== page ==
Sunday, January 12, 2020

Oconee County Voters Can See New Voting Equipment At Tuesday’s Town Hall Meeting

Announcement Made At Commission Meeting

Oconee County voters will get a chance on Tuesday to see a demonstration of the new voting machines that the county will use for the presidential primary on March 24.

Oconee County Board of Commissioners Chair John Daniell announced at the Commission meeting last Tuesday that the county will hold its January Town Hall meeting at 6 p.m. on this Tuesday at Oconee Veterans Park.

Daniell also said that Fran Leathers, director of Elections and Registration for the county, will demonstrate the new equipment at that meeting.

Leathers gave a brief demonstration of the newly arrived equipment before the meeting of the Board of Elections and Registration on Tuesday.

The Board of Commissioners, at its meeting, approved qualifying fees for 2020, when the county will have elections for the Board of Commissioners, Board of Education, county constitutional officers, including the sheriff, and coroner.

The primary for those races is in May.

In other action, the Board of Commissioners on Tuesday approved a modification to a 2014 rezone of six acres on Hog Mountain Road for an office and commercial development.

The modification includes the relocation on the property of the historic Abe Jones House, which is on the National Register of Historic Places.

Voting Machines

Georgia will have new voting equipment starting with the March elections.

Leathers With Printed Ballot And Vote Card 1/7/2020

Included is a touch-screen voting device, similar to what has been used in the state since 2002.

The old machines did not print out a ballot, however, and the new ones do. The ballots are then scanned by a separate device, producing a paper backup of the electronic record.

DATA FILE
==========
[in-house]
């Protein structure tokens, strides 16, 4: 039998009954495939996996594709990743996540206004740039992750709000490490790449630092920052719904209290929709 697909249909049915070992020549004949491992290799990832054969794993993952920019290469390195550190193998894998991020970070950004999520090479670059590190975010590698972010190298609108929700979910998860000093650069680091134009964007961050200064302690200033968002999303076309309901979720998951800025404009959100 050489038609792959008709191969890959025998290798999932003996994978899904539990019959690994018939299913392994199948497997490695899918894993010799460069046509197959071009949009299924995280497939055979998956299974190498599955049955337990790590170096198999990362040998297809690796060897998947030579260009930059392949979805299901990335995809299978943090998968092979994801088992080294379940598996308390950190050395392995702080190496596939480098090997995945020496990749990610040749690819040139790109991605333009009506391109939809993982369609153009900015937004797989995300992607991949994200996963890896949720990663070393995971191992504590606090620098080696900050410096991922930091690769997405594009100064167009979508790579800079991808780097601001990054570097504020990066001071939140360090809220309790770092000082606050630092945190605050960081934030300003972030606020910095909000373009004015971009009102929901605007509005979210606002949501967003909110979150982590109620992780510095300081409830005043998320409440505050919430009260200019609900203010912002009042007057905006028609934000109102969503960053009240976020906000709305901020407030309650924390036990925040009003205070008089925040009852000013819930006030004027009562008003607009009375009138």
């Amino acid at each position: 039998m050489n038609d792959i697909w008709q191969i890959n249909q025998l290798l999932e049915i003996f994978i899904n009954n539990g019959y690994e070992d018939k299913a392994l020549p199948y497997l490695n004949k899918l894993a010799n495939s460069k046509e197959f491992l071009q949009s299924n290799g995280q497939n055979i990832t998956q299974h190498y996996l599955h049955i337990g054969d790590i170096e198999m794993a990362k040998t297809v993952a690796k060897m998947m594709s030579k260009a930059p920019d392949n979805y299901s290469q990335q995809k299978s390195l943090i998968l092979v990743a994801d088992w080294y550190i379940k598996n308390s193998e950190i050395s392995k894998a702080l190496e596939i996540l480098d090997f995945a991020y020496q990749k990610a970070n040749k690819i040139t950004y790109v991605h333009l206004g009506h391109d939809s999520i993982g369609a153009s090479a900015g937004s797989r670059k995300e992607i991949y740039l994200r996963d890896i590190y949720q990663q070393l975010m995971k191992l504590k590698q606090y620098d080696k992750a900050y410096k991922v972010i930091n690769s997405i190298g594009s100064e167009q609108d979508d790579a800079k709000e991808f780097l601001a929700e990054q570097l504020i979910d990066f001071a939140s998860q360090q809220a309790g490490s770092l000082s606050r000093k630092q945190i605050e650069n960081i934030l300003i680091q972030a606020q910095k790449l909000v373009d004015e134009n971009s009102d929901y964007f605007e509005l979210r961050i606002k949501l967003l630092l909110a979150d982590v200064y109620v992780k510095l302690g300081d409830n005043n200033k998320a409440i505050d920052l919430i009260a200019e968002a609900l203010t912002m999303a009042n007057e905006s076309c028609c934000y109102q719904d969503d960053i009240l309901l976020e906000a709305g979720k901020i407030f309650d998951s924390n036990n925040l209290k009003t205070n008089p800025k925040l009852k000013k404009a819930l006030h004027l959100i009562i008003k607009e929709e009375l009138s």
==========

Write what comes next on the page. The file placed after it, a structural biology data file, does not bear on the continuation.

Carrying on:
Leathers demonstrated the system to the four other members of the Board of Elections and Registration and six citizens who showed up for the meeting of the Board on Tuesday.

The machine was programmed with a series of questions about the state of Georgia, and Leathers said she will do her first public demonstration of the equipment at the Town Hall meeting. She also is seeking other opportunities to show the equipment, she said.

Leathers said she actually has little time to get people familiar with the devices, since early voting for the presidential primary starts on March 2.

Polling Locations

The Board of Elections and Registration meeting started at 5:30 p.m. and was followed by the Board of Commissioners meeting at 6 p.m.

Leathers appeared at the Commission meeting to report that the voting location for what had been the Malcom Bridge precinct has been moved to the Marswood Hall at St. Philothea Greek Orthodox Church, 3761 Mars Hill Road, for security reasons.

The new site has plenty of parking and easily accommodates the needs of the Elections and Registration Office, Leathers said.

Affected voters already have been notified of the change, Leathers said.

At the Board of Elections and Registration meeting, Leathers said that her office also is seeking a new voting location for the Colham Ferry precinct, which now uses Colham Ferry Elementary School.

Only limited space is available at the school, Leathers told her Board. She also cited security concerns for the school and for voting as an issue.

No change will be made until after the March presidential primary, she said.

At present, Leathers reported to the Board of Elections and Registration, the county has 30,056 registered voters.

Qualifying Fees

County Attorney Daniel Haygood told the Board of Commissioners on Tuesday that it was required by law to approve candidate qualifying fees, which are set based on salary for the elected position.

Candidates must pay the fee when they qualify in early March for the May 19 primary.

The fee for candidates for the Board of Commissioners chair is $2,672.57, and the fee for the members of the Commission is $638.58.

The qualifying fee for the Board of Education posts is $54.

The qualifying fee for the sheriff, clerk of courts, tax commission and probate court judge is $2,106.83, and the fee for the coroner is $148.58, Haygood said.

The terms for Daniell and Commissioners Mark Saxon and Mark Thomas expire this year, as do the terms for Board of Education Chair Tom Odom and Board Members Wayne Bagley and Tim Burgess.

The county’s constitutional officers and the coroner also are up for election.